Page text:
Whether you have done medical or surgical runs you will have spent plenty of time trying to figure out whether a patient has a pulmonary embolism. Many clinicians will hang their hat on the presence or absence of hypoxia. You may then wonder why hypoxia is not actually part of the esteemed Wells criteria.
Well, it turns out the presence of hypoxia in PE is quite variable. In fact, not uncommonly patients with massive PE may have normal oxygen saturations, a phenomenon confirmed both by the literature (1) and my own observations. To understand why, we have to understand why hypoxia might occur in the first place.
It has actually taken a while for people to figure out why hypoxia occurs in PE, although it is still not 100% transparent. Many people assume that the problem is V (ventilation)/Q (perfusion) mismatching, where Q is decreased due to the obstruction. This is not quite correct. V > Q results in hypercarbia, but not hypoxia. The problem is that Q is redistributed to other lung units, without a matching rise in V. This results in regions of lung with low V/Q, away from the embolism (2,3). This seems to be the most likely cause of hypoxia.
This explains why massive pulmonary embolism may not cause hypoxia. Remember that massive pulmonary embolism is defined by the presence of RV strain and cardiogenic shock. If most of the pulmonary arterial tree is obstructed there is nowhere for the blood to be redistributed, minimizing the ability for areas of low V/Q to form. Additionally, if the patient has cardiogenic shock, low cardiac output reduces Q, reducing the inequality. Therefore, paradoxically, improving oxygen saturations may be a sign of worsening shock (4).
Hypoxia is therefore not correlated with the severity of pulmonary embolism. Patients with severe PE may not be hypoxic. If your patient appears shocked, or just looks terrible, you cannot use the absence of hypoxia to rule out PE.
On the other hand, small PEs may also not cause hypoxia, if they are too small for significant redistribution of pulmonary blood flow to occur.
All of this leads onto the next point, which is the utility of ABGs when you suspect PE. No doubt at some point you will have been asked to obtain an ABG in a patient where PE is suspected. The origins of this were some small, flawed studies suggesting that a normal A-a gradient on an ABG could rule out PE in combination with other features. This has been proven false in a more rigorous study (5) – a normal A-a gradient is equally likely in patients with or without PE initially suspected of having PE. This study concluded that ABGs had limited diagnostic value in the investigation of PE. Hopefully now you understand why.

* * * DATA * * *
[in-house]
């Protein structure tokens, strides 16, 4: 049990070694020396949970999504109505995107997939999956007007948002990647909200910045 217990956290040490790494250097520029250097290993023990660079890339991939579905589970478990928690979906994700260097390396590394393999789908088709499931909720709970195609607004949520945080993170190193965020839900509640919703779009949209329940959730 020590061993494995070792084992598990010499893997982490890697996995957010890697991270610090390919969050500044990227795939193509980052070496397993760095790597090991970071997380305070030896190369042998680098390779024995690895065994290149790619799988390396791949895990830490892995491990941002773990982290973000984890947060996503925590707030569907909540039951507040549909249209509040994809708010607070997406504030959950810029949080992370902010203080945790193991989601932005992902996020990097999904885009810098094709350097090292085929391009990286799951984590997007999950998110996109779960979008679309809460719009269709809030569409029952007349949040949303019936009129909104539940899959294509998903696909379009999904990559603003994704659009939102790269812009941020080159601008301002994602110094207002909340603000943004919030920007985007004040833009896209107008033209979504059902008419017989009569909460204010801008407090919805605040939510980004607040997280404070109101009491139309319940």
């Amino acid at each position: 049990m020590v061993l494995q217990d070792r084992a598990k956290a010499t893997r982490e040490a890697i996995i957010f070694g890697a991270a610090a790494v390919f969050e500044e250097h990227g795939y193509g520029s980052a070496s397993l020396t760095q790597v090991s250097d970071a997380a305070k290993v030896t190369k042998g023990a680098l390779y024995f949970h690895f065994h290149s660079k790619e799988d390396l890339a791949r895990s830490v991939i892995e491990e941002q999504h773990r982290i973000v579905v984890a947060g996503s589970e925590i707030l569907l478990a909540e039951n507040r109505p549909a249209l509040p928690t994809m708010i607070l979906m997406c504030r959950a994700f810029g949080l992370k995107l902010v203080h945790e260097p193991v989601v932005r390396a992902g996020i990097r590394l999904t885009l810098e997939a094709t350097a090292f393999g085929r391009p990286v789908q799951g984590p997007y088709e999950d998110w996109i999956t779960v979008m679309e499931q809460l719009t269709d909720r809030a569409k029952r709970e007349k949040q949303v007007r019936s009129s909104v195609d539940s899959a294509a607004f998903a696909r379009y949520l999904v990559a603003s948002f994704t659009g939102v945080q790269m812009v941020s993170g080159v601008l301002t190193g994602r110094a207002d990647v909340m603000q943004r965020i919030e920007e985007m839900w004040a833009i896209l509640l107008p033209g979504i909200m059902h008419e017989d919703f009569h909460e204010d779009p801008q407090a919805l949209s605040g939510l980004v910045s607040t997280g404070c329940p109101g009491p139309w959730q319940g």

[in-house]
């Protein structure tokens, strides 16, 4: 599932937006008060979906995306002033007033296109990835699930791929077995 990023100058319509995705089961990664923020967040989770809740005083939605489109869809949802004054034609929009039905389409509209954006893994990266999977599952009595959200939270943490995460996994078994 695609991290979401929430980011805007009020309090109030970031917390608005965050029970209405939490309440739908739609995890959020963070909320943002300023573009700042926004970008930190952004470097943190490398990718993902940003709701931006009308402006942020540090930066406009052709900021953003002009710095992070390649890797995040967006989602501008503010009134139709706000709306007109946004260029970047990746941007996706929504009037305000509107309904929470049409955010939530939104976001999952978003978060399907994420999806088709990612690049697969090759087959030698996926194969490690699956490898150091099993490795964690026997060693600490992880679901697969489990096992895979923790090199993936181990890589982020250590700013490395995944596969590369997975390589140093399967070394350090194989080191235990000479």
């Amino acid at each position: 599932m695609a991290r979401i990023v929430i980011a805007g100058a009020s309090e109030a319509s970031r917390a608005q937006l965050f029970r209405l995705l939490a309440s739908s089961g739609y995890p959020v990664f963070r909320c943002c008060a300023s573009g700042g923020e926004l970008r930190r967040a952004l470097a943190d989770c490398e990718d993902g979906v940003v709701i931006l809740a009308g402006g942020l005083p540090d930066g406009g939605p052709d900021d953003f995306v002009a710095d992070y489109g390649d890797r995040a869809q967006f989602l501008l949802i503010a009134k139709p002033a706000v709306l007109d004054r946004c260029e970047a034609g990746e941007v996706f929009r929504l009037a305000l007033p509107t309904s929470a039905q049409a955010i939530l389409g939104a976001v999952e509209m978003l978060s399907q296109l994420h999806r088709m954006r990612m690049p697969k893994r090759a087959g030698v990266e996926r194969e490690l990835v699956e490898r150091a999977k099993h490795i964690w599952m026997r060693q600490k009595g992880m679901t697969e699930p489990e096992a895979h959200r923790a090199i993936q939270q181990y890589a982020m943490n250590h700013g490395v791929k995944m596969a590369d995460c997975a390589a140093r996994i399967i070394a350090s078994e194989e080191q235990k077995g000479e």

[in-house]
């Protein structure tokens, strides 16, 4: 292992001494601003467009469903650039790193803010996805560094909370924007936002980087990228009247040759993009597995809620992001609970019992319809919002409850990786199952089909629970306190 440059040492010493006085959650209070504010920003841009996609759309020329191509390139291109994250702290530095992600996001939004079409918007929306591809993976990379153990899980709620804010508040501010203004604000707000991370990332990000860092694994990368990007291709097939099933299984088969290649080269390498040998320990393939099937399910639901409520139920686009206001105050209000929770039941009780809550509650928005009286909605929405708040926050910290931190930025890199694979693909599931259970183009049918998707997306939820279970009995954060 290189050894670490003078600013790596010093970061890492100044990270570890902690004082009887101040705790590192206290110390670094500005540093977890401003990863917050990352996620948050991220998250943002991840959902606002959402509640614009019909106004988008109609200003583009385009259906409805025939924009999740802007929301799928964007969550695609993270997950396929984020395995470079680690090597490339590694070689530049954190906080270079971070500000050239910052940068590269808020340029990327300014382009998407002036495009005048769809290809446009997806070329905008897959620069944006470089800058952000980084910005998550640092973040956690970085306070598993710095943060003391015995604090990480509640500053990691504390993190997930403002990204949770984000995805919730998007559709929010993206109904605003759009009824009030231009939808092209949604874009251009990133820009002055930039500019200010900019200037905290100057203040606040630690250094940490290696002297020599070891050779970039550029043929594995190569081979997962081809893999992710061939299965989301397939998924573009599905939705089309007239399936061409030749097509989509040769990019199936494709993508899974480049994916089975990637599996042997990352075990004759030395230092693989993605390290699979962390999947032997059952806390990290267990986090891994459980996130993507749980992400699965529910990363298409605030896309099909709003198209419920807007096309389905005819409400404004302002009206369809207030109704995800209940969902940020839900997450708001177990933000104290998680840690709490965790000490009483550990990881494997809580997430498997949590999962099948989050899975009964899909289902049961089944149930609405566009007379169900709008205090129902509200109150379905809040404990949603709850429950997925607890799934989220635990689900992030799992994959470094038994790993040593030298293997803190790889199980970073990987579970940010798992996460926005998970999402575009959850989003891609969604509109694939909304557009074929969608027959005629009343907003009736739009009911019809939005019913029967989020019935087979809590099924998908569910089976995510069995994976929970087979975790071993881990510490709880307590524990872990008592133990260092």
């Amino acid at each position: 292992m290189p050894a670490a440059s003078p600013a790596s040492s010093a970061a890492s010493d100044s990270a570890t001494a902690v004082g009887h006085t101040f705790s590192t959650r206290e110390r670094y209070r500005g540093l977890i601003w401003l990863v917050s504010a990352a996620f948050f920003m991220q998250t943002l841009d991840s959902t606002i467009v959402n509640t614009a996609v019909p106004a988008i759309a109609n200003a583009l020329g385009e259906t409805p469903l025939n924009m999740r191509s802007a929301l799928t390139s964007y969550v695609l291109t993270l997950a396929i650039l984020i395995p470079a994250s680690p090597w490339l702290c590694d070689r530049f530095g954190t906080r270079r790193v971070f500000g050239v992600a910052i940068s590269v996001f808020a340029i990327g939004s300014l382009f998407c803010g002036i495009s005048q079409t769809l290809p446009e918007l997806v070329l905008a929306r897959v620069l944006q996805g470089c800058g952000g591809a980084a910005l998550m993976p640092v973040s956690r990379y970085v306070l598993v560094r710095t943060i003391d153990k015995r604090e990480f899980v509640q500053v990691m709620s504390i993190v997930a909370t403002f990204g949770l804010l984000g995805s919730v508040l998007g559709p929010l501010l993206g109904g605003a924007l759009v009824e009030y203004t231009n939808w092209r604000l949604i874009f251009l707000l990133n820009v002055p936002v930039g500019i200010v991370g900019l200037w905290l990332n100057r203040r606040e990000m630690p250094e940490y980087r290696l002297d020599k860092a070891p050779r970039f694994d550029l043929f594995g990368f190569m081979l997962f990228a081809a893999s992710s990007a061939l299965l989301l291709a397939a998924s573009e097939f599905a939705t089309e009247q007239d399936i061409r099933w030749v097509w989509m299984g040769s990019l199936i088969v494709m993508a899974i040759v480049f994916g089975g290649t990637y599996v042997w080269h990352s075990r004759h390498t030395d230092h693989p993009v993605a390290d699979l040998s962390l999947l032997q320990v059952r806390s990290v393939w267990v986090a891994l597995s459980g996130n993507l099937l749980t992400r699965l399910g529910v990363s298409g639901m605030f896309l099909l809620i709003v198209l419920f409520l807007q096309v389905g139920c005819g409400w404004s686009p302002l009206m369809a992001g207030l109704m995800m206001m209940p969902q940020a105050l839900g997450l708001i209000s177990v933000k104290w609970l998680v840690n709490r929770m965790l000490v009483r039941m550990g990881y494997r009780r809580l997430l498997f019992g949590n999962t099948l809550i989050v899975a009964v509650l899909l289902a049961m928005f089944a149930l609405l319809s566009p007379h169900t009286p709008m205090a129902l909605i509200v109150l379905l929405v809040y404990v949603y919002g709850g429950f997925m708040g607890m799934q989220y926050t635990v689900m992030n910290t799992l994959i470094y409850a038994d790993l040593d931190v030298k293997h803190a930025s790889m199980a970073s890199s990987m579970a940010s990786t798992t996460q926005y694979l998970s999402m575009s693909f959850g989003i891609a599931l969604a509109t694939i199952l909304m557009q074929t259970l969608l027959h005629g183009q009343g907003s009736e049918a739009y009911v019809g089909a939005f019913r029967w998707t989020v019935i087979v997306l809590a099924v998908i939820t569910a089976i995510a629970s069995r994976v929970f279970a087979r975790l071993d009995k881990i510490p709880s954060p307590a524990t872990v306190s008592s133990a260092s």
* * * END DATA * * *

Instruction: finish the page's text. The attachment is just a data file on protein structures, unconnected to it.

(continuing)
Additionally most of these ABGs are requested on patients in whom it is clearly obvious from the end of the bed that there is an elevated A-a gradient. If you are on 5L of oxygen to maintain normal saturations and there is no clinical reason for hypoventilation, then you will have an elevated A-a gradient.
Till next time…
- Intensive Care Medicine. June 1977, Volume 3, Issue 2, pp 77–80| Cite as Massive pulmonary embolism without arterial hypoxaemia Pathophysiology in two cases. F. Jardin, J. Bardet, A. Sanchez, F. Blanchet, J. P. Bourdarias, A. Margairaz.
- Pulmonary Circulation. Gas Exchange and Pulmonary Hypertension following Acute Pulmonary Thromboembolism: Has the Emperor Got Some New Clothes Yet? John Y. C. Tsang, James C. Hogg First Published June 1, 2014 Review Article.
- Journal of Applied Physiology. Pulmonary embolization causes hypoxemia by redistributing regional blood flow without changing ventilation. William A. Altemeier, H. Thomas Robertson, Steve McKinney, and Robb W. Glenny. 01 DEC 1998https://doi.org/10.1152/jappl.19188.8.131.527
- Hemodynamic Factors Influencing Arterial Hypoxemia in Massive Pulmonary Embolism with Circulatory Failure FRAN(OIS JARDIN, M.D., FRANCIS GURDJIAN, M.D., PIERRE DESFONDS, M.D., JEAN-LUC FOUILLADIEU, M.D., AND ANDRI MARGAIRAZ, M.D. Circulation 59, No. 5, 1979.
- Diagnostic Value of Arterial Blood Gas Measurement in Suspected Pulmonary Embolism. MARC A. RODGER , MARC CARRIER , GWYNNE N. JONES , PASTEUR RASULI , FRANÇOIS RAYMOND , HELENE DJUNAEDI , and PHILIP S. WELLS. https://doi.org/10.1164/ajrccm.162.6.2004204 PubMed: 1111212 Received: April 24, 2000